How recent improvements may shake up perceptions of Apple’s long-derided browser
Although not widely remarked upon, 2022 was a transformative year for Apple’s popular web browser.
Key interoperability and speed improvements have been made. There has also been changes in product strategy and approach.
Safari is now beating both Google Chrome and Mozilla Firefox on key metrics. Metrics that even Safari’s harshest critics cannot ignore.
If this continues, Apple’s web browser may finally reset long-held perceptions, perhaps leading to broader success. As Safari turns 20, we analyse the recent developments and see if they point towards a longer-term turnaround.
Safari Leads the pack in Interop 2022 dashboard results
In the latest Interop 2022 dashboard, Safari has emerged as the top performer among web browsers, with a leading 96% compliance score in the experimental category. This marks a significant improvement since January 2022, when it ranked lowest amongst all browsers with a passing score of 59%.
On the same test, Chrome Dev scores 92% and Firefox Nightly trails on 91%.
Interop 2022 is a suite of tests that score conformance of web browsers to the latest web standards and APIs. It’s a fair judgement of how well a browser supports the features that web pages and applications rely upon.
In the Interop 2022 stable category Safari also made significant progress, increasing its score from 48.9% in January 2022 to 96% today. This puts Safari ahead of its competitors and demonstrates the Safari team’s commitment to addressing long-standing concerns about the browsers lack of standards conformance.
Safari’s unbeatable Speedometer score on Mac
According to the Speedometer 2.0 benchmark, which measures the responsiveness of web applications, Safari has emerged as the fastest Mac web browser on the market.
In a recent test Safari (v16.2) scored 122, outpacing its competitors Firefox (v108.0.2) and Chrome (v108.0.5359.124), which scored 88 and 111 respectively. Scores are calculated using an average of 3 runs completed on a 2020 MacBook Air with macOS Ventura.
These results demonstrate Safari’s ability to efficiently load pages and execute tasks faster than any other browser on the Mac. It’s worth noting that performance may vary depending on the device and operating system used. However these results highlight Safari’s strong performance and ongoing speed and efficiency.
It is also interesting that Safari has managed to stay ahead of the browser pack – at least on the Mac. Earlier in the year Google proclaimed that Chrome became the highest scoring browser ever on Speedometer. As 2022 comes to a close, Safari has managed to pull ahead. When Apple released Safari in 2003 it marketed it as the “fastest web browser ever created for the Mac”. At the moment, this promise has been kept.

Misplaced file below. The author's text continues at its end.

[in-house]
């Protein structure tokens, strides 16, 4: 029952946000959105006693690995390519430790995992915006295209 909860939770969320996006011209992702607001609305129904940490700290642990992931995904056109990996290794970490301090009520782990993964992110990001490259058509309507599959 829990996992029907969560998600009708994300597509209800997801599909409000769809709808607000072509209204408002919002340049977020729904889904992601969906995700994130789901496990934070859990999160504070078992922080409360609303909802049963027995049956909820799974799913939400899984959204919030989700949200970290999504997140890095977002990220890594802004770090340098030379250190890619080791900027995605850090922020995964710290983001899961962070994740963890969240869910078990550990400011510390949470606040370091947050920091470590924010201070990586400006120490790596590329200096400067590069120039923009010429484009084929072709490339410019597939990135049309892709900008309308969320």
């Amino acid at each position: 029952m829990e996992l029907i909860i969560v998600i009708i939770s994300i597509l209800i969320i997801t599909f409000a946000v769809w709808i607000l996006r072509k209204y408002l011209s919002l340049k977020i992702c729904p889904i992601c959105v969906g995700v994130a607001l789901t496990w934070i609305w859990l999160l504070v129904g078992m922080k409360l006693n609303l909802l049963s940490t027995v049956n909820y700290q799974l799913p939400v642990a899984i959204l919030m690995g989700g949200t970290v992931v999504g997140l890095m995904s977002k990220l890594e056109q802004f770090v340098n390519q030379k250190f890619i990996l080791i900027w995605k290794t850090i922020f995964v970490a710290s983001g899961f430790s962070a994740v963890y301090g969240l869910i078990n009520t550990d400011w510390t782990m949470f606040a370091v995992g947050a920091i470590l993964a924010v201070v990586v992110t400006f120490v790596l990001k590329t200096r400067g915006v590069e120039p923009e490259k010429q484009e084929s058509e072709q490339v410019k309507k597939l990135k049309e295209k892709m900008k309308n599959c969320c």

When looking at alternate test suites, there are still further gains for Safari to make.
Chrome continues to lead on the JetStream 2.1 benchmark. Differences here are smaller though, with Chrome beating Safari by 2.1 points (112.312 points versus 110.199 points) on the same test device. On JetStream, Firefox is trailing with a score of 70.454.
Safari addresses long standing issues
Safari has also made headlines with its support for a number of new features. Especially features that were never expected to be supported by Apple’s browser.
At its Worldwide Developer Conference in 2022, Apple announced support for web push notifications in Safari on iOS. This will enable websites to send push notifications to users on iPhones and iPads. Full details of how this will work or exactly when in 2023 it will be released are still to be forthcoming.
Safari has also improved its support for web extensions through Manifest v3 and cross-browser content blocker APIs, which enable web developers to customize the browser more extensively and users to block unwanted content. With Chrome leading and now Safari supporting all these capabilities, cross-browser extension development is significantly simpler. Safari v16 is the third major update that delivers improved web extension support.
New policies may make even more of a difference
European Union rules may lead to even greater changes and improvements to Safari, especially on the iPhone and iPad.
A leaked proposed EU act may force Apple to allow alternate browser rendering engines on iOS. This would give users the choice of which browser and rendering engine to use on their devices. Currently all alternate browser apps on the iPhone must use the in-built WebKit-based rendering engine.
Some experts believe that this would increase competition in the market and potentially lead to better and more innovative features from browser developers. However, others argue that this could lead to less efficient, less secure and more battery hungry iOS apps.
Apple has traditionally tightly controlled the apps and services available on its devices, and allowing alternative rendering engines may be an undesired but nonetheless necessary departure from this business model. It is worth noting that these changes are still in draft and are early EU proposals with no final decisions yet made.
Predictions for the future
Will these improvements continue?
Browser speed has always been key to Apple’s marketing. Therefore Safari is likely to continue to lead or be competitive on the Speedometer and JetStream tests.
Its leadership on browser standards compliance is a more recent occurrence. This may be due to a combination of strategic change brought about by political winds and future competitive threats. If so, this will also likely continue.
Overall, there is enough of an uplift here to call it a trend. One that’s likely to last.
So let’s celebrate 2022 as the year that Safari turned a corner and triumphed. The continued improvements should have a long term, positive impact on Safari’s overall acceptance and reputation; especially amongst the technical class.